Redfin: Most Respondents Support More Housing, But Many Don’t Want Apartments in Their Neighborhood

(Chart courtesy of Redfin)

A recent Redfin survey finds that nearly 80% of respondents support policies that promote building more housing.

Although the report finds that the majority of respondents are pro-building, just one-third (32%)  of respondents would feel positive about an apartment community being built in their neighborhood, while 20% would feel negative and nearly half (48%) would feel neutral.

When broken down by homeowners versus renters, 74% of owners support policies that promote building more housing, compared with 80% of renters. One-quarter of owners would feel positive about a new apartment community being built in their neighborhood, which is just about on par with 28% of renters. Two in five owners would feel negative about a new apartment community being built in their neighborhood, and a smaller percentage (35%) of owners would feel neutral. That’s compared with about one-quarter (24%) of renters feeling negative about the prospect of a new apartment community nearby, and nearly half (49%) who would feel neutral.

The U.S. had an estimated housing shortfall of 3.8 million units as of 2021, and both buying and renting a home is more expensive in 2023 than it’s ever been. Prices continue to rise due to elevated mortgage rates and a shortage of homes for sale. Building more housing would narrow the gap between supply and demand and help make housing more affordable. Policies that promote building include loosening zoning restrictions, allowing accessory dwelling units (ADUs) and enacting tax incentives that would encourage developers to build.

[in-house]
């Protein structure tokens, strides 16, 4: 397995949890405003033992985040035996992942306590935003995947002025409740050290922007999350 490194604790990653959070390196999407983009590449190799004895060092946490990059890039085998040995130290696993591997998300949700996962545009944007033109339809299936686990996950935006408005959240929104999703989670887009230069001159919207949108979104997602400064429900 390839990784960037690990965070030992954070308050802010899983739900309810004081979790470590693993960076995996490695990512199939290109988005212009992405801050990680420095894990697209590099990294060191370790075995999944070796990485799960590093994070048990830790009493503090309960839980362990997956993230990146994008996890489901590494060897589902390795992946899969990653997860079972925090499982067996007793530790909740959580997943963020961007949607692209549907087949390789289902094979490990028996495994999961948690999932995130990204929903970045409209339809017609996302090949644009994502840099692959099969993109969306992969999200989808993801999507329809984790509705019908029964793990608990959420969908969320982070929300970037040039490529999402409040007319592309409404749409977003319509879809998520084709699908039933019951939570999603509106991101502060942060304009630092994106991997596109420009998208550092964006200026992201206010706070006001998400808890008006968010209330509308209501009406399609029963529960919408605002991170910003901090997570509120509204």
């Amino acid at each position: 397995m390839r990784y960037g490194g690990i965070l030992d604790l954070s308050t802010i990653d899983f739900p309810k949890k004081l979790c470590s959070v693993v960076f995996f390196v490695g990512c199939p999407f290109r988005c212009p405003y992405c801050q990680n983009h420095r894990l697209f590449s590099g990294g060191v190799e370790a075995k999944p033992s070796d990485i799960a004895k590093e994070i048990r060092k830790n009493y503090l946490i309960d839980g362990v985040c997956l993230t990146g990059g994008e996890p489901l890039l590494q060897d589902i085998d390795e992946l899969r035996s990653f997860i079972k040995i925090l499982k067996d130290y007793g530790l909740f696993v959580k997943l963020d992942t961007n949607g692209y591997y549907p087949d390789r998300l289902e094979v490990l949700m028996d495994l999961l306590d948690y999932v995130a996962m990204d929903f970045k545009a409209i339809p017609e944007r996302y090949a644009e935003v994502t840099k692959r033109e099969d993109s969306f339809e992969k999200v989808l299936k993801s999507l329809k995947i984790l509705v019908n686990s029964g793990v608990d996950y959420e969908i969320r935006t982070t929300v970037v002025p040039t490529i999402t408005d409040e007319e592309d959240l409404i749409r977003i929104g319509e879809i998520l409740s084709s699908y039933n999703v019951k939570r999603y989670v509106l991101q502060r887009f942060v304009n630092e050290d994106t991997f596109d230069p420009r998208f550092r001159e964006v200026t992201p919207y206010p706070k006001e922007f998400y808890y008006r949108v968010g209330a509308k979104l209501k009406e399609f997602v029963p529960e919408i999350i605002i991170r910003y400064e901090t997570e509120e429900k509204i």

“Personal preferences for things like a quiet neighborhood or old-fashioned charm are often at odds with building new housing,” said Redfin Chief Economist Daryl Fairweather. “Even though so many Americans believe in building new dense housing in theory, that ideology isn’t strong enough to outweigh their own desires–especially when they don’t stand to directly benefit from the building. That’s why it’s so difficult to overcome community opposition to dense new housing, even during a time when so many Americans believe in the Yes In My Backyard (YIMBY) movement.”

Most Democrats and Republicans are pro-building – but not necessarily in their neighborhood

The majority of both Democrats and Republicans support policies that promote building more housing. But a minority of both parties would feel positive about a new apartment community being built in their neighborhood.

More than eight in 10 (83%) respondents identifying as Democrats are pro-building, compared to three-quarters (75%) of respondents who identify as Republicans.

About one-third (34%) of Democrats would feel positive about a large new apartment community to be built in their neighborhood, compared with 24% of Republicans. Just under one-quarter (23%) of Democrats would feel negative about a large community being built in their neighborhood, versus 37% of Republicans. Roughly two in five Democrats (43%) and Republicans (40%) would feel neutral.

While Republicans are more likely than Democrats to be opposed to a large new community in their neighborhood, the South – comprised primarily of Republican leaning states – is building far more homes than any other parts of the country. Southern states issued 576,000 single-family building permits in August, which is more than double the number of permits for any other region, and up 10% year over year. This is compared to 4% increases in the Midwest and West, and a 5% decrease in the Northeast.

“There are YIMBYs and NIMBYs on both sides of the aisle,” Fairweather said. “That’s part of the reason it’s so difficult to push through policies that promote dense housing. But all types of building ultimately help with housing supply and affordability, even building more single-family homes. The more homes that exist, the more likely it is a person can find one to fit their needs and their budget. So even though Republicans are more likely to oppose dense housing, the South is doing more than other regions to create more housing and help with affordability. Looking forward, governments in some red and blue states are prioritizing affordable housing. In Montana, for instance, a wave of bipartisan legislation to reform zoning is making its way through the government, and California lawmakers have eliminated barriers to building ADUs.”

Democrats are almost twice as likely as Republicans (34% and 19% respectively) to feel more positively if the apartment community built in their neighborhood was for low-income residents. About half of both groups would feel neutral.